Asia Malaysia Badminton's Lee says tough for Lin to qualify for Olympics

Badminton’s Lee says tough for Lin to qualify for Olympics

"I think it will be relatively difficult if (Lin) wants to participate in the Olympics, because only two people from the Chinese team can take part," Malaysian player Lee, 37, told a news website last week.

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Retired badminton great Lee Chong Wei has said it will be difficult for arch-rival Lin Dan to qualify for the Olympics due to tough competition from younger Chinese players.

China’s Lin is hoping to compete in a fifth straight Olympics in Tokyo next year, but he will be 37 when the coronavirus-delayed Games come around.

The two-time Olympic champion is currently ranked just 19th, behind two of his compatriots. A country can only send two players to compete in Olympic singles, provided they are in the top 16.

“I think it will be relatively difficult if (Lin) wants to participate in the Olympics, because only two people from the Chinese team can take part,” Malaysian player Lee, 37, told a news website last week.

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“If he really wants to take part in the Olympics, he has to be in the top two to go.”

“Badminton is about age. When you have grown older, it is really more difficult to compete against younger athletes,” he added.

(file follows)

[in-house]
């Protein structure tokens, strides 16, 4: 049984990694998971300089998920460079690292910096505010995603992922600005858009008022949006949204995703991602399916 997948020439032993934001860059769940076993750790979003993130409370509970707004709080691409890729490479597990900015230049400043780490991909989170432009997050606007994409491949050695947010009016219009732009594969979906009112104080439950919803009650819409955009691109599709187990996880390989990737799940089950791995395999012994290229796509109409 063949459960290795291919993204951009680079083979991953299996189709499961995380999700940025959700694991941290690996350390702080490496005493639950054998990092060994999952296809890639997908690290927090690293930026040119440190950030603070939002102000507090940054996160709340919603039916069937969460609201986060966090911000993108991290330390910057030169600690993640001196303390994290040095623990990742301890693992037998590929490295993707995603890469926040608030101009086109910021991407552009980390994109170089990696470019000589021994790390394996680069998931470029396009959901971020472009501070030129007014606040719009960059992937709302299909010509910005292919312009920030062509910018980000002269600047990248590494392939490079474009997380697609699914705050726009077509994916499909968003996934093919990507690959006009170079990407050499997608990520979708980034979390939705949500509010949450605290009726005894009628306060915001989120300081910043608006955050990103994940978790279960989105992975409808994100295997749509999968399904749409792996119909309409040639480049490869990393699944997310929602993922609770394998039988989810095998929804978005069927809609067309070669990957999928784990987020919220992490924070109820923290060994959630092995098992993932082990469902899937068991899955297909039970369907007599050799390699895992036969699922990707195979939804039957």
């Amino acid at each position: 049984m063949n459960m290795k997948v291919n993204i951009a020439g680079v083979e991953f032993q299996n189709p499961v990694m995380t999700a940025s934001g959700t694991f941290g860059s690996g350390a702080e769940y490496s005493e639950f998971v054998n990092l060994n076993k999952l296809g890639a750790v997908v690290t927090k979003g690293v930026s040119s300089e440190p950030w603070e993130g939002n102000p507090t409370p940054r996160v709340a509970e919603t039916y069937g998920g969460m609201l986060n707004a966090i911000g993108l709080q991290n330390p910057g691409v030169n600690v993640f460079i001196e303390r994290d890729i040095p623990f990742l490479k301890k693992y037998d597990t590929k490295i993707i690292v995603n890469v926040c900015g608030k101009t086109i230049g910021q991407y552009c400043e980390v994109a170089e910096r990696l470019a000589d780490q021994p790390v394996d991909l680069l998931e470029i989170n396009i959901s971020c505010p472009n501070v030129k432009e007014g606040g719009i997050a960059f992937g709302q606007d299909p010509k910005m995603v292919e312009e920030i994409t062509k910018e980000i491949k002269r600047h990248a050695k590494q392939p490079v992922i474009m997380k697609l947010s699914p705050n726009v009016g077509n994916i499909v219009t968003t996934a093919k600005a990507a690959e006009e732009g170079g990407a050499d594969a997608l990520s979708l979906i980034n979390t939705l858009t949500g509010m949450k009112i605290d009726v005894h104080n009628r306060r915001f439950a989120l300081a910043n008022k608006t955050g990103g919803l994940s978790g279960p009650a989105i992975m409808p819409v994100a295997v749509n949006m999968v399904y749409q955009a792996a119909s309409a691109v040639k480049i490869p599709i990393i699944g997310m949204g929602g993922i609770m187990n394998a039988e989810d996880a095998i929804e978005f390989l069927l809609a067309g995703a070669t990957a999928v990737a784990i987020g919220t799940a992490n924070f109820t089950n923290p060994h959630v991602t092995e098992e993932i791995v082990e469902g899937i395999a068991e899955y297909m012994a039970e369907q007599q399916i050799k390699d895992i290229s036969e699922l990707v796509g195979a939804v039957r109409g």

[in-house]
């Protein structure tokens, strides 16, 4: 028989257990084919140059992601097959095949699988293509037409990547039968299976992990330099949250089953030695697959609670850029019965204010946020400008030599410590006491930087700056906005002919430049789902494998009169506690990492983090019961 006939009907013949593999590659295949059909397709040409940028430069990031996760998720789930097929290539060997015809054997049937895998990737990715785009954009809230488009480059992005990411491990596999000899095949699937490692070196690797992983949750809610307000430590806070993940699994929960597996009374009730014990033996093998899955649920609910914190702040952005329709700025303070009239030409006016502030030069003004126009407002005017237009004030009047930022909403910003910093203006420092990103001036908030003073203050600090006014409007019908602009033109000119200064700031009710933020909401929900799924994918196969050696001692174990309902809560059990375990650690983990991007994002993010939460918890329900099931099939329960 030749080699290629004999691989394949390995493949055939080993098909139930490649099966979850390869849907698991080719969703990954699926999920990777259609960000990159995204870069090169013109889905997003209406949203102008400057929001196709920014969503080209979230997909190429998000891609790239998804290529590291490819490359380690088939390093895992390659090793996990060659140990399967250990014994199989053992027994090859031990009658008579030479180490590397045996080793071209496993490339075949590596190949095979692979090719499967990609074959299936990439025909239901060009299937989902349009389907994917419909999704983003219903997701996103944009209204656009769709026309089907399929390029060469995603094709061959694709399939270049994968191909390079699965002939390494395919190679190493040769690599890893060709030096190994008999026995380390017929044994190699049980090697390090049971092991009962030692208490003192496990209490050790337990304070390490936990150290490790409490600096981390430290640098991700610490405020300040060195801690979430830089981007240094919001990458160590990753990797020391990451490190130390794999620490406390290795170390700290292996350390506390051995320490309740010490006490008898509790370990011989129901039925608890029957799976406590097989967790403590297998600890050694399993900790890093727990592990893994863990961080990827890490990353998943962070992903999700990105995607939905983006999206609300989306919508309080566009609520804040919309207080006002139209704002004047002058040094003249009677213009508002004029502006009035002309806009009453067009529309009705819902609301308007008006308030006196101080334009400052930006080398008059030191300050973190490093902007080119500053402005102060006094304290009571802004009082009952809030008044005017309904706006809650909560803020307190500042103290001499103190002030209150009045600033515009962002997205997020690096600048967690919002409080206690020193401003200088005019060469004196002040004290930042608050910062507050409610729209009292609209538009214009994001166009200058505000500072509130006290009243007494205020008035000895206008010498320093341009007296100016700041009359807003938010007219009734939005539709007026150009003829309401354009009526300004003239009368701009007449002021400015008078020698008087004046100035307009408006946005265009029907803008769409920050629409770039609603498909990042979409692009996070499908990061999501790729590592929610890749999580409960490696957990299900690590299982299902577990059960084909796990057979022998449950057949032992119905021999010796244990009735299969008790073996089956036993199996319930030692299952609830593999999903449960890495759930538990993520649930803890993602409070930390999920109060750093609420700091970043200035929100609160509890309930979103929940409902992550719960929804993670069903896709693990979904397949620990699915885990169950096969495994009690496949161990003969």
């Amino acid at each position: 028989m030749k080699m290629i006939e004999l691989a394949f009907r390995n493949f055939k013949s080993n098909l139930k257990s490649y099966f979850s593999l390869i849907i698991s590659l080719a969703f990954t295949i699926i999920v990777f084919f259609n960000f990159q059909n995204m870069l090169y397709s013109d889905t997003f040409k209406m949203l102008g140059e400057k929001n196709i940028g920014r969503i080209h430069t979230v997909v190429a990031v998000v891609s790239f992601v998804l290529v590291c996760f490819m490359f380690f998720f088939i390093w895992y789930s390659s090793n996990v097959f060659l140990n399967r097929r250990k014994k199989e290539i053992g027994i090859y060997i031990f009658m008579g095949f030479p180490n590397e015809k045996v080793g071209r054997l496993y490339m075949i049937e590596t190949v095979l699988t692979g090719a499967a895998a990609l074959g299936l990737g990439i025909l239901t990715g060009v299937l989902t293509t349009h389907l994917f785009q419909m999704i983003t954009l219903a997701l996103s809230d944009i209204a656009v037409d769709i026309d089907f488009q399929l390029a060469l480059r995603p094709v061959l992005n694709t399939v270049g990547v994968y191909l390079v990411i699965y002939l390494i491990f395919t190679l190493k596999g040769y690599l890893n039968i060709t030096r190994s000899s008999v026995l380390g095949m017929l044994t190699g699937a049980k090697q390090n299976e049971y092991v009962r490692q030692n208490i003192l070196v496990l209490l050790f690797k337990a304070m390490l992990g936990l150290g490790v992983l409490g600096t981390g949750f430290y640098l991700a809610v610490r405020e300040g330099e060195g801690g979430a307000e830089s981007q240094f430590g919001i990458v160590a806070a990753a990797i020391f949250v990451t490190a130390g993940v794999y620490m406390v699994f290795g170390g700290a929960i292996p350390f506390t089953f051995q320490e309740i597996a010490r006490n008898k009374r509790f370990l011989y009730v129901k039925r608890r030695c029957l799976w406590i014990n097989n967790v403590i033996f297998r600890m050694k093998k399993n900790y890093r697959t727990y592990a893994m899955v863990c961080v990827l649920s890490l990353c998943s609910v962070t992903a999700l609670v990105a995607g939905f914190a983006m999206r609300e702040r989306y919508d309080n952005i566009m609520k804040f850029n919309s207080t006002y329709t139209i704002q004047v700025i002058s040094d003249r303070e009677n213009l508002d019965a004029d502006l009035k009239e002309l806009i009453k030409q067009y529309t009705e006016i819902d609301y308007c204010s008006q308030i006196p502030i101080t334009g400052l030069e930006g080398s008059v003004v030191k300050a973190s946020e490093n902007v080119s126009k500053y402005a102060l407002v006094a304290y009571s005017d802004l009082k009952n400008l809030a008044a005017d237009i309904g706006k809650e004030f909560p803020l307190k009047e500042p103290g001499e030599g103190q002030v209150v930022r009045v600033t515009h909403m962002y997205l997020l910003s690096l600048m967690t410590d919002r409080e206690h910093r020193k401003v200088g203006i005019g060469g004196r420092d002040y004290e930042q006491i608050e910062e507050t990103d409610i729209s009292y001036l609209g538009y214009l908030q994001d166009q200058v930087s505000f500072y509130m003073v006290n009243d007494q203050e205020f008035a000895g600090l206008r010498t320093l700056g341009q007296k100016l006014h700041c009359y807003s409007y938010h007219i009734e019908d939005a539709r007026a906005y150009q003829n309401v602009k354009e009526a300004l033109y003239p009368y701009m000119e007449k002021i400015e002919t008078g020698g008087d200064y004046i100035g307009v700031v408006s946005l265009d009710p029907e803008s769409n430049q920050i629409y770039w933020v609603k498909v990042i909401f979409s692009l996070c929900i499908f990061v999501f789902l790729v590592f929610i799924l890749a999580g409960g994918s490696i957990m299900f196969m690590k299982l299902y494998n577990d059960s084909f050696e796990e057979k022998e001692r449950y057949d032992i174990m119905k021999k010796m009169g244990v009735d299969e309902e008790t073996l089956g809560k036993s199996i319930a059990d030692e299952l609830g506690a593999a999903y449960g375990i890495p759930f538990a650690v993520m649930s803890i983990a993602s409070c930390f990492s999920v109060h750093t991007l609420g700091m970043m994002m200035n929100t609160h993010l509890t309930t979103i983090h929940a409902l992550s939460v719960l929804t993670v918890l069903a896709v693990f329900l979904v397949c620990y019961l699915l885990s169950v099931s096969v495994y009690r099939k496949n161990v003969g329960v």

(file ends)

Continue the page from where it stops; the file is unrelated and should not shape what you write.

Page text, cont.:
Lin, known as “Super Dan”, said recently he has not given up on qualifying for the Olympics.

But China’s Chen Long, 31, is ranked fifth while compatriot Shi Yuqi, 24, is ninth, putting them in a stronger position.

Lin won gold at the 2008 and 2012 Olympics — beating nemesis Lee both times in the final — but has faded from his former glories.

Lee and Lin’s rivalry is considered the greatest in badminton history and they played each other 40 times over more than a decade.

But Lin, often considered the best ever shuttler, won 28 of their showdowns and Lee retired last year after a cancer battle without triumphing in the Olympic or world championship finals.

Lee also predicted that once Lin retires, the pair — who remain close friends — might join forces for promotional work.

“After he retires, I believe we can still see how we want to work together to promote badminton,” he said.

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